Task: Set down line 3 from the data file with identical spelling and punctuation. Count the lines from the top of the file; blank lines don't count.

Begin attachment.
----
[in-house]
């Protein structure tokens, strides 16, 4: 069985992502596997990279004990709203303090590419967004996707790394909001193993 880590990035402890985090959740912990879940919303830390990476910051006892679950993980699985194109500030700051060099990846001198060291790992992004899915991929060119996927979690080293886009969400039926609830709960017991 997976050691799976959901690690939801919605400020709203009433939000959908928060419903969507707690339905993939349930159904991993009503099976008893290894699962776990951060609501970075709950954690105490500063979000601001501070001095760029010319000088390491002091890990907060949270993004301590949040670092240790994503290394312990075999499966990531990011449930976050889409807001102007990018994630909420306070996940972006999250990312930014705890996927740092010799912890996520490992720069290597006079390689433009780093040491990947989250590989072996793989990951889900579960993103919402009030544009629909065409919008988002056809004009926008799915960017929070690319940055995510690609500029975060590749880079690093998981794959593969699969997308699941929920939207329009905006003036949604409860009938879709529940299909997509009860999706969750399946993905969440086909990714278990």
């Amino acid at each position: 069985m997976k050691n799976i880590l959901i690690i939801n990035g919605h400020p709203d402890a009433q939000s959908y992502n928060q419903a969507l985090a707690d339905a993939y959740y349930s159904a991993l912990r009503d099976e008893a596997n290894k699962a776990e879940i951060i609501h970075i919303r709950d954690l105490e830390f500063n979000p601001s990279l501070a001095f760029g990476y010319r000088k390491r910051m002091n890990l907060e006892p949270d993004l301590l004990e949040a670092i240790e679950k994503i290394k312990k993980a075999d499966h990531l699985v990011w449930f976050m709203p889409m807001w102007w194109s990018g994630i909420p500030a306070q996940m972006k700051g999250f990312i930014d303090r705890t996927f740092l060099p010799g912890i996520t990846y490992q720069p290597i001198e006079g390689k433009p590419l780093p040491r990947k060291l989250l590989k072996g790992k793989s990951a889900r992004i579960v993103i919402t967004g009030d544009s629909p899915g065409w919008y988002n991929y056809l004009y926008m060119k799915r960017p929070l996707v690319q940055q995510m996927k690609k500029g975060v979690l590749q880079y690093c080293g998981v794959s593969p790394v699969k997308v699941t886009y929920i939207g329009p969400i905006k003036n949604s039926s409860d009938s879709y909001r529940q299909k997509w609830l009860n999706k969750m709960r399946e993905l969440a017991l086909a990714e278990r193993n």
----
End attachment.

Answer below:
């Amino acid at each position: 069985m997976k050691n799976i880590l959901i690690i939801n990035g919605h400020p709203d402890a009433q939000s959908y992502n928060q419903a969507l985090a707690d339905a993939y959740y349930s159904a991993l912990r009503d099976e008893a596997n290894k699962a776990e879940i951060i609501h970075i919303r709950d954690l105490e830390f500063n979000p601001s990279l501070a001095f760029g990476y010319r000088k390491r910051m002091n890990l907060e006892p949270d993004l301590l004990e949040a670092i240790e679950k994503i290394k312990k993980a075999d499966h990531l699985v990011w449930f976050m709203p889409m807001w102007w194109s990018g994630i909420p500030a306070q996940m972006k700051g999250f990312i930014d303090r705890t996927f740092l060099p010799g912890i996520t990846y490992q720069p290597i001198e006079g390689k433009p590419l780093p040491r990947k060291l989250l590989k072996g790992k793989s990951a889900r992004i579960v993103i919402t967004g009030d544009s629909p899915g065409w919008y988002n991929y056809l004009y926008m060119k799915r960017p929070l996707v690319q940055q995510m996927k690609k500029g975060v979690l590749q880079y690093c080293g998981v794959s593969p790394v699969k997308v699941t886009y929920i939207g329009p969400i905006k003036n949604s039926s409860d009938s879709y909001r529940q299909k997509w609830l009860n999706k969750m709960r399946e993905l969440a017991l086909a990714e278990r193993n």